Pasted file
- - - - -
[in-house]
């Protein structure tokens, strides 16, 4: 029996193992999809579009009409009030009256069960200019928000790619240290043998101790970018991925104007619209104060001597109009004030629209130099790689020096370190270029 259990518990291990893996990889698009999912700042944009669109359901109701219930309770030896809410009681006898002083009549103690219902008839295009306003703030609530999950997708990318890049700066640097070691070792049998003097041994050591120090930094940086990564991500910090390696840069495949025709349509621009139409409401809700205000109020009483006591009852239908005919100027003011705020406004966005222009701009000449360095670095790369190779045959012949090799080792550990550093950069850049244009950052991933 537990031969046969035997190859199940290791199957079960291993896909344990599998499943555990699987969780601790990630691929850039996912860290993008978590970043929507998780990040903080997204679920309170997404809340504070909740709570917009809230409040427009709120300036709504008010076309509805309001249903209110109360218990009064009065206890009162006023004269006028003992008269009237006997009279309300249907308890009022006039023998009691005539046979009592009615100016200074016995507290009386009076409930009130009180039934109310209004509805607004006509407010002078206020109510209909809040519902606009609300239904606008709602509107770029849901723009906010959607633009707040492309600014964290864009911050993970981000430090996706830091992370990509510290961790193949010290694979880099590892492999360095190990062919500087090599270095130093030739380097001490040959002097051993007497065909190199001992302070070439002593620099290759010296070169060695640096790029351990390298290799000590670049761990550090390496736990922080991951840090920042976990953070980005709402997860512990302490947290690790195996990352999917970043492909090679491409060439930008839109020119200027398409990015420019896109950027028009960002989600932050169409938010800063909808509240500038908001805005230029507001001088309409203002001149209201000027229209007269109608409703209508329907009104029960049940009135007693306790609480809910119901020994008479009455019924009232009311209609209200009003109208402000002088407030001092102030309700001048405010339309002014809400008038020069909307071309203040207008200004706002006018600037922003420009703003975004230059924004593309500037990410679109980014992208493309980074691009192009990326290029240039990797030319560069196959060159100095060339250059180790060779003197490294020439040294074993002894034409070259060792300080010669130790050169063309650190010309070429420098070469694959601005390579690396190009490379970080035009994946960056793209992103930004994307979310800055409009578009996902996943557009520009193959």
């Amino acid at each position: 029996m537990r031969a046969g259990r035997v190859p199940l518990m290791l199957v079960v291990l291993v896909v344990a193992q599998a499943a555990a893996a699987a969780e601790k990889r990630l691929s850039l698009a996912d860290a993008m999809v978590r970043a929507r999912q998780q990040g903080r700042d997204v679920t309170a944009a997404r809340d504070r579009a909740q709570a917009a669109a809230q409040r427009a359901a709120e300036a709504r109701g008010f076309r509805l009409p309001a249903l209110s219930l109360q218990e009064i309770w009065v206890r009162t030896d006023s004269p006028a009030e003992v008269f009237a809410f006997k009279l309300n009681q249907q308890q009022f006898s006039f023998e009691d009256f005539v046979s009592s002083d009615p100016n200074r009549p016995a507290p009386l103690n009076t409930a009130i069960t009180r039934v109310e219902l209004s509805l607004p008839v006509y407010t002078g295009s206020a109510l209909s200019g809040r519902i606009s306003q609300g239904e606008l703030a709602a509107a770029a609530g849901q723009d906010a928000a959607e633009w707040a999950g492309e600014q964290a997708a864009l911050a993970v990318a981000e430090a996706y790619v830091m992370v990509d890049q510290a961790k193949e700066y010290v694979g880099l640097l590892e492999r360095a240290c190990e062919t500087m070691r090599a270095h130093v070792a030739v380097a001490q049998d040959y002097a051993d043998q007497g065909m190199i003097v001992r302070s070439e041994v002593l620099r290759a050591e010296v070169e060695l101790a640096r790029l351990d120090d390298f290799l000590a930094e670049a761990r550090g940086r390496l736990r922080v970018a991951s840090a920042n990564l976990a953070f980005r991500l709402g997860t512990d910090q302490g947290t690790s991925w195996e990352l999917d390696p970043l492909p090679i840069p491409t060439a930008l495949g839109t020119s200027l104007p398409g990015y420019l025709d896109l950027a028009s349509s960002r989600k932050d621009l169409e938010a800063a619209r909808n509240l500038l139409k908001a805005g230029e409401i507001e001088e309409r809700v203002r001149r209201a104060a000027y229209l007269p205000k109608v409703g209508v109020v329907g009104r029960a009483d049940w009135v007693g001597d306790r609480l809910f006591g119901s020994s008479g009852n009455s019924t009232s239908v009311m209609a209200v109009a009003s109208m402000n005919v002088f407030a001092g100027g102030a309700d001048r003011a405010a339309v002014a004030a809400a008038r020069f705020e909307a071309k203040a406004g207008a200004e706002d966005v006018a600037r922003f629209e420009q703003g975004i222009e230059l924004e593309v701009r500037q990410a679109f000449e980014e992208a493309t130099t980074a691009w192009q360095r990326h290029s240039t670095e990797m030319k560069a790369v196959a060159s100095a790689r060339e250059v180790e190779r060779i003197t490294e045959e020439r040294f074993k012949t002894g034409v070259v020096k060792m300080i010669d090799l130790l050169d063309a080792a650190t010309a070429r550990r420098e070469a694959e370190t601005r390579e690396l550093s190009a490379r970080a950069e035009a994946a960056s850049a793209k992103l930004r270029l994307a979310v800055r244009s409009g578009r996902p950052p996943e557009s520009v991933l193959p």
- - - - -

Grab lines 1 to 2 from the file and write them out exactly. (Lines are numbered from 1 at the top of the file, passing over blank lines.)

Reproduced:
[in-house]
């Protein structure tokens, strides 16, 4: 029996193992999809579009009409009030009256069960200019928000790619240290043998101790970018991925104007619209104060001597109009004030629209130099790689020096370190270029 259990518990291990893996990889698009999912700042944009669109359901109701219930309770030896809410009681006898002083009549103690219902008839295009306003703030609530999950997708990318890049700066640097070691070792049998003097041994050591120090930094940086990564991500910090390696840069495949025709349509621009139409409401809700205000109020009483006591009852239908005919100027003011705020406004966005222009701009000449360095670095790369190779045959012949090799080792550990550093950069850049244009950052991933 537990031969046969035997190859199940290791199957079960291993896909344990599998499943555990699987969780601790990630691929850039996912860290993008978590970043929507998780990040903080997204679920309170997404809340504070909740709570917009809230409040427009709120300036709504008010076309509805309001249903209110109360218990009064009065206890009162006023004269006028003992008269009237006997009279309300249907308890009022006039023998009691005539046979009592009615100016200074016995507290009386009076409930009130009180039934109310209004509805607004006509407010002078206020109510209909809040519902606009609300239904606008709602509107770029849901723009906010959607633009707040492309600014964290864009911050993970981000430090996706830091992370990509510290961790193949010290694979880099590892492999360095190990062919500087090599270095130093030739380097001490040959002097051993007497065909190199001992302070070439002593620099290759010296070169060695640096790029351990390298290799000590670049761990550090390496736990922080991951840090920042976990953070980005709402997860512990302490947290690790195996990352999917970043492909090679491409060439930008839109020119200027398409990015420019896109950027028009960002989600932050169409938010800063909808509240500038908001805005230029507001001088309409203002001149209201000027229209007269109608409703209508329907009104029960049940009135007693306790609480809910119901020994008479009455019924009232009311209609209200009003109208402000002088407030001092102030309700001048405010339309002014809400008038020069909307071309203040207008200004706002006018600037922003420009703003975004230059924004593309500037990410679109980014992208493309980074691009192009990326290029240039990797030319560069196959060159100095060339250059180790060779003197490294020439040294074993002894034409070259060792300080010669130790050169063309650190010309070429420098070469694959601005390579690396190009490379970080035009994946960056793209992103930004994307979310800055409009578009996902996943557009520009193959």